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Truth about the economy in between the extremes

August 04, 1999

The debate over the benefits (or lack of same) that would result from a federal tax cut trickled down to the State of West Virginia last week, in a report from the Progressive Policy Institute, a Democratic think tank.

The PPI report ranked the Mountain State No. 48 in the so-called "New Economy," a marketplace of jobs and products based on information technology, global trade and service industries. Being ranked 49 in a field of 50 is never good, but a look at the reports suggest the ranking may be too low.

For example, West Virginia ranks 18th in school-based technology, which measures the percentage of classrooms wired for the Internet, teachers who have technology training and schools in which 50 or more of the teachers have school-based e-mail.

In addition, the state Legislature spends about half the state's annual budget on education, which Randolph Court, who co-authored the PPI report, said is "exactly what it should do."

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The state did less well in some other categories, including workforce education, percentage of adults with access to the Internet and number of patents issued to companies or individuals per every 1,000 people in the workforce.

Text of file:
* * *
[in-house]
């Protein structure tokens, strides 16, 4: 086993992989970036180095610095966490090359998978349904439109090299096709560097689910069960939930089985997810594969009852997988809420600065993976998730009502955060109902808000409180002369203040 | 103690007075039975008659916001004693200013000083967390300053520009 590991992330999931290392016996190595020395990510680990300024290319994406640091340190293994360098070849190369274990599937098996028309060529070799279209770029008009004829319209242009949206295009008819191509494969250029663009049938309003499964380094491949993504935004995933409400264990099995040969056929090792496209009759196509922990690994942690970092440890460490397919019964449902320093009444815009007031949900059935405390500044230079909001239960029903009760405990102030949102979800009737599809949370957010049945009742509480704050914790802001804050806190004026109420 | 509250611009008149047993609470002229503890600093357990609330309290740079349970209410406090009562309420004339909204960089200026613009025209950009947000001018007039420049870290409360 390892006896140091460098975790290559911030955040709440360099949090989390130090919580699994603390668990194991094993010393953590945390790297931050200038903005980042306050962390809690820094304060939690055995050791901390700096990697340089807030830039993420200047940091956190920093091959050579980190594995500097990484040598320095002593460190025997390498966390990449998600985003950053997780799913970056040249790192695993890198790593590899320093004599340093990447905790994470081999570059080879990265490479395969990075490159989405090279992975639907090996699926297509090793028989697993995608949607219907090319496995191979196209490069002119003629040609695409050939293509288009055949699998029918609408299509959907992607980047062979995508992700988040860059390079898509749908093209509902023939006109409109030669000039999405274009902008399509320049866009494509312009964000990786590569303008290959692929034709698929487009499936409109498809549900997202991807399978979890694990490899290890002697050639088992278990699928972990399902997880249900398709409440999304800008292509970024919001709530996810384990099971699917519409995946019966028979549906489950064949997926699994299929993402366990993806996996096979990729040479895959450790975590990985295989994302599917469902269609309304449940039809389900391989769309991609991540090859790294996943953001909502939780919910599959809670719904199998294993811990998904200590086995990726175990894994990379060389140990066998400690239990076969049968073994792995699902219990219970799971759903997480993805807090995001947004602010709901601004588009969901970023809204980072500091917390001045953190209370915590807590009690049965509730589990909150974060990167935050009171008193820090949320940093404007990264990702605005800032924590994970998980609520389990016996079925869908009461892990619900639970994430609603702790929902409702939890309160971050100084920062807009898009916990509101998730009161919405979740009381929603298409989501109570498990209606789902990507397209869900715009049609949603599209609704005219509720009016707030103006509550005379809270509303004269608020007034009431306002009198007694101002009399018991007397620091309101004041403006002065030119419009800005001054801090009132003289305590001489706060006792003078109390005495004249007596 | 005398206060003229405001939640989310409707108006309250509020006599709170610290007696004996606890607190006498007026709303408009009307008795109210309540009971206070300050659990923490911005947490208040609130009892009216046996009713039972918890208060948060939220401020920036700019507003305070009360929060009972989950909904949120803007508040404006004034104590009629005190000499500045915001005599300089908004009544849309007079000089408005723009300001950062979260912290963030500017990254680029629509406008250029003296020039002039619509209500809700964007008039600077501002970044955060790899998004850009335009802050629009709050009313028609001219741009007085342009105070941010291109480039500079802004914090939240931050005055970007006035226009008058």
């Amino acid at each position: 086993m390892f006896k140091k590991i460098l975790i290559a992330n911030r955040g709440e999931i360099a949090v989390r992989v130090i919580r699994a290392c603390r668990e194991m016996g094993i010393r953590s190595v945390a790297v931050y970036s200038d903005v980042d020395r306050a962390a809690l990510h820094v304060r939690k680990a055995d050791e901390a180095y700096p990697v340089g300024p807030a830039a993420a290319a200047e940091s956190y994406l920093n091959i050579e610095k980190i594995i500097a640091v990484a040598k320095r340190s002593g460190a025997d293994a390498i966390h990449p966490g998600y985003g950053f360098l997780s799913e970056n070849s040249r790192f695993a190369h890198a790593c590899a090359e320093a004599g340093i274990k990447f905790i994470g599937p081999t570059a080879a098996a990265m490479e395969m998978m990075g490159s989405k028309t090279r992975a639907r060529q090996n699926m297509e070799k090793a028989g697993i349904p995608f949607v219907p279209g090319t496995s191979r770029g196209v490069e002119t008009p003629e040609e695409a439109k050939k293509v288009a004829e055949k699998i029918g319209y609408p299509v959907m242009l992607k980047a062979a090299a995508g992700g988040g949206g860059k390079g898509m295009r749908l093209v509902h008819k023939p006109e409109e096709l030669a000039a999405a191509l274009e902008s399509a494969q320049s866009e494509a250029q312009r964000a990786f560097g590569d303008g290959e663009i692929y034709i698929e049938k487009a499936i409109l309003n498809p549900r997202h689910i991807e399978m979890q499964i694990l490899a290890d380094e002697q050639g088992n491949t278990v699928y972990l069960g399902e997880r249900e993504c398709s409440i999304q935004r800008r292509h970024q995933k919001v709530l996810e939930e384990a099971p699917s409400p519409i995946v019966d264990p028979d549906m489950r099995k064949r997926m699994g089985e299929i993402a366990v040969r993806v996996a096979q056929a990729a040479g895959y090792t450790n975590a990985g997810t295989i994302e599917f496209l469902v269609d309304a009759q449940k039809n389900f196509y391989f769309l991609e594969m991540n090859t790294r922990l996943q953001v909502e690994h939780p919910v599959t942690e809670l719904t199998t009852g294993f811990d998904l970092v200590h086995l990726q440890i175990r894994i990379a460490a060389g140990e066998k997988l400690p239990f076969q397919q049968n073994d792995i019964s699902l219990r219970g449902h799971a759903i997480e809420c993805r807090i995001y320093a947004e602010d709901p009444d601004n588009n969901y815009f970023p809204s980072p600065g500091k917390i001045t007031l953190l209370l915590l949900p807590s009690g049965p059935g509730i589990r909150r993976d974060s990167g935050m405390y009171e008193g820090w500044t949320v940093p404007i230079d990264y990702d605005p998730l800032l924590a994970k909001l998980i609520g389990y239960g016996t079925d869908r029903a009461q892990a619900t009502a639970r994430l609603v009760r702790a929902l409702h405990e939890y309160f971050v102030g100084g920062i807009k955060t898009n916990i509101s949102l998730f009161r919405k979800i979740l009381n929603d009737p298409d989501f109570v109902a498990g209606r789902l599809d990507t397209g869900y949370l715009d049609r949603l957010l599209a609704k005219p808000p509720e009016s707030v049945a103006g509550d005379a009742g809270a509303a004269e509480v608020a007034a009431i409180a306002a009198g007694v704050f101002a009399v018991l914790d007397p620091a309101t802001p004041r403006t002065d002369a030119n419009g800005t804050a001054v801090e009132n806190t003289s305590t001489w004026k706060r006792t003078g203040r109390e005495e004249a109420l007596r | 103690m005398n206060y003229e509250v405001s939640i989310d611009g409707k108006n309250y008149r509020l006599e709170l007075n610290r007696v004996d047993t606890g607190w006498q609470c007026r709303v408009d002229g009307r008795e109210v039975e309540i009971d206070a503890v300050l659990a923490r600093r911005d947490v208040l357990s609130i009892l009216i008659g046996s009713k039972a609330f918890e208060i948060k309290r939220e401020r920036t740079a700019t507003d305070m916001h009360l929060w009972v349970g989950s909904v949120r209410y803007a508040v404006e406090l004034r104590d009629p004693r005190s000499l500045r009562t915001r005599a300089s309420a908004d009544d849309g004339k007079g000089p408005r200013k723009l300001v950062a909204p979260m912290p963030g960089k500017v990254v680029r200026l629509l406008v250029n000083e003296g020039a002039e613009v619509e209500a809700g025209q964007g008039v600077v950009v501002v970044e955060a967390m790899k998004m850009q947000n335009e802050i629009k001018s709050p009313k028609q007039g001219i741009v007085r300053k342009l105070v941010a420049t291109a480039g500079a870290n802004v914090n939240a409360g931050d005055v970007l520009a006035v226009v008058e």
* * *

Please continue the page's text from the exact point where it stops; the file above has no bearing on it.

But given that West Virginia ranks No. 12 among states in the export of manufacturing goods, the state should have done better in the "global trade" category. The fact that it didn't is probably due to the fact that most of those exported products are coal and chemicals, as opposed to microchips or electronic equipment.

PPI's Court says that to improve, the state must concentrate on training and education, while David Tyson, head of West Virginia's Republican Party, says that returning more money to the state's entrepreneurs is the way to create new jobs.

The truth, as usual, is somewhere between those extremes. Sometimes, despite PPI's claims to the contrary, it makes sense to prime the pump with economic incentives. But today's business people know that they can't create jobs unless the workers are ready to fill them. A little less contention and a little more searching for common ground is what West Virginia needs.

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